Kelvin Tan, DBS Bank
“Quantitative screening is very important, but more and more banks are looking at qualitative discussions,” said Kelvin Tan, executive director and head of investments at DBS Bank. He was speaking on a panel during the Hong Kong Investment Funds Association conference on Monday.
“If you compare four Asia (ex-Japan) managers together, and they all have the same top holding, is that just driven from sell-side research? What is their conviction?” Tan asked.
Standard Chartered Bank is another distributor that looks closely at qualitative factors. The bank focuses on three key areas when screening fund products, performance, people and process, added Annie Chen, managing director and head of managed investments and product management for wealth management at Standard Chartered in Hong Kong.
A decision to buy into a fund is also based on the ability of the manager to explain the strategy in a clear and concise way. “Our fund analysts would interview the fund managers to understand how well they are able to articulate their strategies.”
She added that the bank also looks at whether the investment team has high turnover, which is often a red flag for the fund.
When it comes to process, the bank likes to see how a team is able to generate their own investment ideas rather than depending too much on sell-side analysis.
On the performance front, Standard Chartered makes use of a fully-automated model to dive into the numbers.
“We look into the fund’s performance, how much it generates alpha against the benchmark and how much risk has been used to achieve that performance.” The bank also looks at consistency, Chen said, adding that if a fund always ranks in the first two quartiles of its category, then the automated model will grant the fund additional points in its assessment.
Products for 2018
Elaine Lai, head of wealth development for retail banking and wealth management for Hong Kong at HSBC, who also spoke on the panel, said that besides quantitative and qualitative screening, the bank also factors in local investor appetite.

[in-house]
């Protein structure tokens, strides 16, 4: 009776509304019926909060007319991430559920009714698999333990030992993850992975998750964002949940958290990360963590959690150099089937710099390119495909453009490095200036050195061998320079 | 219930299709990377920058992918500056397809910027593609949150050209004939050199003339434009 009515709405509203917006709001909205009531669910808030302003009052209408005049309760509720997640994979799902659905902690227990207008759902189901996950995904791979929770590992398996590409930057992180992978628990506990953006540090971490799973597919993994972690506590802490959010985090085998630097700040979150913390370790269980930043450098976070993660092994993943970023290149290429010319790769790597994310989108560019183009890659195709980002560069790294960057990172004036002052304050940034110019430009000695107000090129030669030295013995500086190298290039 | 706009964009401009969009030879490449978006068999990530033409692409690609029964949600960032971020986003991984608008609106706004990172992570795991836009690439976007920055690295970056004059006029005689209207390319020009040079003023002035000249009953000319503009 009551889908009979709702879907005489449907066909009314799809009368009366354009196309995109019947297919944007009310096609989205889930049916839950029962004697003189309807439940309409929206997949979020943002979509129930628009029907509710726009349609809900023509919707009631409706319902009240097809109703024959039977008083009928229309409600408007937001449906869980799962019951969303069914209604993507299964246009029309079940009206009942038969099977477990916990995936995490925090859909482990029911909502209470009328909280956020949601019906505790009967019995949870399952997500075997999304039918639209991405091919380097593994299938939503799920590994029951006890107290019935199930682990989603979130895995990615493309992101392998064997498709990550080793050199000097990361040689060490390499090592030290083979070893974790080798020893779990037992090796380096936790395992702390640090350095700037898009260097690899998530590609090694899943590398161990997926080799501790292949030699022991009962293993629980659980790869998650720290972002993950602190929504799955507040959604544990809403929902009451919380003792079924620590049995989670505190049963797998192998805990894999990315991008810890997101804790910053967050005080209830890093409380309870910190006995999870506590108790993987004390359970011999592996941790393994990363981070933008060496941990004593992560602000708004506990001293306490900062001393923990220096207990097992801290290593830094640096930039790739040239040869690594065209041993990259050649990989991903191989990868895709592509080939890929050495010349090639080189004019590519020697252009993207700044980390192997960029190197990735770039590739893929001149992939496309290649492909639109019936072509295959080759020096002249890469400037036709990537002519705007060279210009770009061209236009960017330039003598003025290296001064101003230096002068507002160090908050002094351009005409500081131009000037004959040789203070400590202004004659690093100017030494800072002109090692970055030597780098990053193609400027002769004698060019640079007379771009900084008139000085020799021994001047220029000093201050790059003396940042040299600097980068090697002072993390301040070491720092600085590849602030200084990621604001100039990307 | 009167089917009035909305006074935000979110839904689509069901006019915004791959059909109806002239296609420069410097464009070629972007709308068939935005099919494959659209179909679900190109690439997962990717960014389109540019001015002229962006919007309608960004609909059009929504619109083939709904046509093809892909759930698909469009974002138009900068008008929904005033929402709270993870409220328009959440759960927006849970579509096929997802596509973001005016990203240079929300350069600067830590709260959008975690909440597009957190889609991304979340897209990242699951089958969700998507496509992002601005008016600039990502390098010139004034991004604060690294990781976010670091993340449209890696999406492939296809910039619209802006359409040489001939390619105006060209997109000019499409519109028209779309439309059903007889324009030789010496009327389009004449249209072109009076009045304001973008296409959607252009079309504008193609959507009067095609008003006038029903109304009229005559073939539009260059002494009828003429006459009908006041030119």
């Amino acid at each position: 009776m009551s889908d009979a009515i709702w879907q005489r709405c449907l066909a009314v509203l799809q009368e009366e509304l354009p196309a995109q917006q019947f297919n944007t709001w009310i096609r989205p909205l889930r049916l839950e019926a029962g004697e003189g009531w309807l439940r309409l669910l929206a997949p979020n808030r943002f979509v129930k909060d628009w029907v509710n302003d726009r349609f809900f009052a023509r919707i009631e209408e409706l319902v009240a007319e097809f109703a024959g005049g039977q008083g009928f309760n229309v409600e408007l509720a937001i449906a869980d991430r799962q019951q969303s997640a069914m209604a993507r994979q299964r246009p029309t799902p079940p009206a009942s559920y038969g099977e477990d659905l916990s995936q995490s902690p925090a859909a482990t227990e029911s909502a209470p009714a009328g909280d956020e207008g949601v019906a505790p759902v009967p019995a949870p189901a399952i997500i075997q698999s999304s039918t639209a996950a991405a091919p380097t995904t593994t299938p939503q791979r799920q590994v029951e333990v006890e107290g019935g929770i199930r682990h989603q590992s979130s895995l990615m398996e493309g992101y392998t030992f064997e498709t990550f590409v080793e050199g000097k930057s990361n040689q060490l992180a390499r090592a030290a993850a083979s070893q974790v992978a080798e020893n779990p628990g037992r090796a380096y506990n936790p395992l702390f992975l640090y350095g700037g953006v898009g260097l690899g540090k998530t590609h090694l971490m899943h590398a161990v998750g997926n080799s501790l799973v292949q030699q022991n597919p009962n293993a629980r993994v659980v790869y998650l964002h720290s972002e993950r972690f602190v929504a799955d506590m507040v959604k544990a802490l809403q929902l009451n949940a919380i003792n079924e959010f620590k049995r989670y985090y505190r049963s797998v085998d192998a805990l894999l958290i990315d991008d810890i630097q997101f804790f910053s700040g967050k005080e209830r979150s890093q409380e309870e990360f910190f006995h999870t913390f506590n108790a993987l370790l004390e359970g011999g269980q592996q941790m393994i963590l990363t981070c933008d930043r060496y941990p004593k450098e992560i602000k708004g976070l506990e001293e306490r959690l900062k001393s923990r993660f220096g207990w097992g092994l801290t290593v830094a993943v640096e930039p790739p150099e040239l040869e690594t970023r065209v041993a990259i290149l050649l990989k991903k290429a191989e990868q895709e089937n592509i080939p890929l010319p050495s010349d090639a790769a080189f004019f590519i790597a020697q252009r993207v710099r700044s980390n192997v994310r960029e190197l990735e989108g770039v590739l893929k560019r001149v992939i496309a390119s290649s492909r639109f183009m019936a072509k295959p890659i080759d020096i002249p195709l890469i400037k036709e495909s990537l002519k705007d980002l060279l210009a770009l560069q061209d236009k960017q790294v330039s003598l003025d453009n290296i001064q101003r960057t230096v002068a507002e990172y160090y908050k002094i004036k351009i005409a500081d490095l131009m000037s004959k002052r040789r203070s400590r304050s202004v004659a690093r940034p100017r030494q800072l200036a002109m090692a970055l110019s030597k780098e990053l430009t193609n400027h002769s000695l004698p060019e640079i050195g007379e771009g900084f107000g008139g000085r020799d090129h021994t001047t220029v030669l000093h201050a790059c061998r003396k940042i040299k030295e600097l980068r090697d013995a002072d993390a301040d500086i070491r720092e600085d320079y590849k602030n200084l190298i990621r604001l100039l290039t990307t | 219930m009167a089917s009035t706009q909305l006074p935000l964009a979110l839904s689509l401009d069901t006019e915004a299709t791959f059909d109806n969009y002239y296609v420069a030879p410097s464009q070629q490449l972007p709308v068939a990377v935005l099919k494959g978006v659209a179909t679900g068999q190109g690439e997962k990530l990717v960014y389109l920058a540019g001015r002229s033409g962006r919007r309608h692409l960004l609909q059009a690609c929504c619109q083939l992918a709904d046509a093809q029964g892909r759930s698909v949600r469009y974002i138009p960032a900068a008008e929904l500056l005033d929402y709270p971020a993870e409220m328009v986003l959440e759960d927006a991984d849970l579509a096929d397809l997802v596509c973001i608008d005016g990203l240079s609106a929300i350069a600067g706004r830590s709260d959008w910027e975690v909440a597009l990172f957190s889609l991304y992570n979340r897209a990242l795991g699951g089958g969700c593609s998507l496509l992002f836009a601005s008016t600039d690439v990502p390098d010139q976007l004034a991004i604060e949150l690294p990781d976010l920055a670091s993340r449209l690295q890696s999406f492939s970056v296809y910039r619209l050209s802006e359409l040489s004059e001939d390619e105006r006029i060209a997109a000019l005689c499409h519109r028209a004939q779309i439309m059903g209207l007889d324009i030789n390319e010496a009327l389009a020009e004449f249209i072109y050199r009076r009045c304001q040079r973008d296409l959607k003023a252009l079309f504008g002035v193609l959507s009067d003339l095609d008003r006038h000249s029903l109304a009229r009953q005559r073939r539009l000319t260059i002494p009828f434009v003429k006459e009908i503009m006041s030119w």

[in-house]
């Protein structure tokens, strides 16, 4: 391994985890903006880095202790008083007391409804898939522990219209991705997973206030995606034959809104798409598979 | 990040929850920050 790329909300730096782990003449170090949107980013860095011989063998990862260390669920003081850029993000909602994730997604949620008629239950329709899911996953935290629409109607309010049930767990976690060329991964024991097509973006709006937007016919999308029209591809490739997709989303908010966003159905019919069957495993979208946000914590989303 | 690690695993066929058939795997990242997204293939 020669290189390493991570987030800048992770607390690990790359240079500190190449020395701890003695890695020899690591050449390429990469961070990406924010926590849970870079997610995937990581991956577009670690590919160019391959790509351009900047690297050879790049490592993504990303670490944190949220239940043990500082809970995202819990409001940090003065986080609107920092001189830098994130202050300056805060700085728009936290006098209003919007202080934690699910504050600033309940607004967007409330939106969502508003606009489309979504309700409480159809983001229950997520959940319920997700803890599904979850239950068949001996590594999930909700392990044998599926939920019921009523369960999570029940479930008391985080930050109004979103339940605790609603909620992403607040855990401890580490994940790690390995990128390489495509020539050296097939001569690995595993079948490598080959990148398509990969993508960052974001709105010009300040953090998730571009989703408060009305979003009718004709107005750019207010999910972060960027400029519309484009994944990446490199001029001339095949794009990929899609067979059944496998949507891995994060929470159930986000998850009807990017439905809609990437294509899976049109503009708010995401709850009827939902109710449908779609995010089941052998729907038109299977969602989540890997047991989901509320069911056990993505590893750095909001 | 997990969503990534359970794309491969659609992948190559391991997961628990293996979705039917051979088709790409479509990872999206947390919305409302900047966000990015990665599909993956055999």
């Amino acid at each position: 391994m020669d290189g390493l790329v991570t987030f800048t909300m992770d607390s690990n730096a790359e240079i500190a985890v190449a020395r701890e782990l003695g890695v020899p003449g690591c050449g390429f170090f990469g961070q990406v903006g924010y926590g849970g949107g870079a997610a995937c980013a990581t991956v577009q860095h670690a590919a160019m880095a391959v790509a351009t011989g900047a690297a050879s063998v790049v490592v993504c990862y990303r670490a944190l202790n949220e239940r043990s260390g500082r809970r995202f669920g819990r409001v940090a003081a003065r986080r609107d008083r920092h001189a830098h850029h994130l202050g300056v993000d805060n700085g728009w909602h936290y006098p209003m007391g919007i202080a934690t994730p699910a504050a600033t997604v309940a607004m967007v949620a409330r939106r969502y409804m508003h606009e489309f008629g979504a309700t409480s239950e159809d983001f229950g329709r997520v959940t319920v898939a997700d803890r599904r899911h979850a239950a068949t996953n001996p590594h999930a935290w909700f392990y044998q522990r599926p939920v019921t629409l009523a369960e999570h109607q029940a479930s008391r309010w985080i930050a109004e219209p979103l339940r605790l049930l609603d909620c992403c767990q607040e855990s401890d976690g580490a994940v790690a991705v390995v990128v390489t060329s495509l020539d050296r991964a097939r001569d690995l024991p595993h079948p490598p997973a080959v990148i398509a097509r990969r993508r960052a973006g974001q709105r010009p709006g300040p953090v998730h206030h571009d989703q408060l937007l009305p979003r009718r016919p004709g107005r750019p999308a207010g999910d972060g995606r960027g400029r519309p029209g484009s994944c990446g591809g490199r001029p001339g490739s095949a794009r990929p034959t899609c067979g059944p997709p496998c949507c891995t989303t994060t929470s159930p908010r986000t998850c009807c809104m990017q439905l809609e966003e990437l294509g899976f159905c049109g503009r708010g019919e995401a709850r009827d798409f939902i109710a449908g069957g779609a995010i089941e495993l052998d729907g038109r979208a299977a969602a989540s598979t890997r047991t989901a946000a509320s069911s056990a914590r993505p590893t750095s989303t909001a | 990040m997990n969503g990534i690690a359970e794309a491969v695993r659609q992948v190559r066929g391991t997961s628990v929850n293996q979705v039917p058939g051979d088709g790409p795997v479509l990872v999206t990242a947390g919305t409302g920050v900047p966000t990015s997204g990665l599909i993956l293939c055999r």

“There has been a lot of money flowing through fixed-income themes. What happened is we are seeing a lot of talk about the interest rate cycle changing, so that is an area where we have to bring in a solution. We are thinking of shorter duration fixed income,” she said.
Clients of the bank have also observed that equities globally have been performing well, which have helped multi-asset products perform well. HSBC intends to look closer at multi-asset products that can be added to the platform, Lai said. Multi-asset funds promise diversification and mitigation of downside risk.
Standard Chartered’s Chen also observed that fixed income products have become popular among the bank’s clients, as well as low volatility products. “The clients expect performance, but they also would like some downside protection.”
The bank is also considering thematic equity funds. “We have some interesting ideas that the fund analysts have provided to us and we are looking at adding them to our platform,” Chen said.
DBS’s Tan is interested in gold and commodity futures, which he believes provide huge downside protection for investors.
“Many of our clients are thinking about investing in that space. That could be something interesting, even though it has derivative components.”